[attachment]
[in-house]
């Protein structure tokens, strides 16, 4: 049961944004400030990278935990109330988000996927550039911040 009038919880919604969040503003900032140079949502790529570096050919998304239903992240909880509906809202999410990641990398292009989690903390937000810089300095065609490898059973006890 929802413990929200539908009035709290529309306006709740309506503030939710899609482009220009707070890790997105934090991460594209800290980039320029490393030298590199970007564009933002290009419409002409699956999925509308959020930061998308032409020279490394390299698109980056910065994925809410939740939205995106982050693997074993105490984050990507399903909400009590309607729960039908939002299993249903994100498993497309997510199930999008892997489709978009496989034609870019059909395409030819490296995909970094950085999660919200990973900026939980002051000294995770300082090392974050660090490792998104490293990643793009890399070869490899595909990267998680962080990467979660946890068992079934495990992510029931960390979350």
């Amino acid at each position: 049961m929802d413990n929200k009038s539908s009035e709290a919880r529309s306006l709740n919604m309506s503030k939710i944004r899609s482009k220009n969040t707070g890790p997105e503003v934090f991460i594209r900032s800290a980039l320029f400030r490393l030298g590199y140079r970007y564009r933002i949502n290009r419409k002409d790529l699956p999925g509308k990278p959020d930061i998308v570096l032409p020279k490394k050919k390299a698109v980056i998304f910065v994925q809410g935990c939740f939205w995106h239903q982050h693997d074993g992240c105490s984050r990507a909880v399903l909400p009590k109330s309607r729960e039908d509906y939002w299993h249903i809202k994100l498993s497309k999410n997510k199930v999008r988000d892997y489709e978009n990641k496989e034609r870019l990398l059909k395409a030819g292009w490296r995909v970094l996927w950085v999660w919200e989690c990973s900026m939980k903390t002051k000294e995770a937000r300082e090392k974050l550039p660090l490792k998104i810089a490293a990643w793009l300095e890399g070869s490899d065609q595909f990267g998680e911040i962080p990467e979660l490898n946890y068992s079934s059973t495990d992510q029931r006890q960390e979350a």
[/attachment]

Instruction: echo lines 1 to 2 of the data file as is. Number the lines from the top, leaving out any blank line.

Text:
[in-house]
């Protein structure tokens, strides 16, 4: 049961944004400030990278935990109330988000996927550039911040 009038919880919604969040503003900032140079949502790529570096050919998304239903992240909880509906809202999410990641990398292009989690903390937000810089300095065609490898059973006890 929802413990929200539908009035709290529309306006709740309506503030939710899609482009220009707070890790997105934090991460594209800290980039320029490393030298590199970007564009933002290009419409002409699956999925509308959020930061998308032409020279490394390299698109980056910065994925809410939740939205995106982050693997074993105490984050990507399903909400009590309607729960039908939002299993249903994100498993497309997510199930999008892997489709978009496989034609870019059909395409030819490296995909970094950085999660919200990973900026939980002051000294995770300082090392974050660090490792998104490293990643793009890399070869490899595909990267998680962080990467979660946890068992079934495990992510029931960390979350």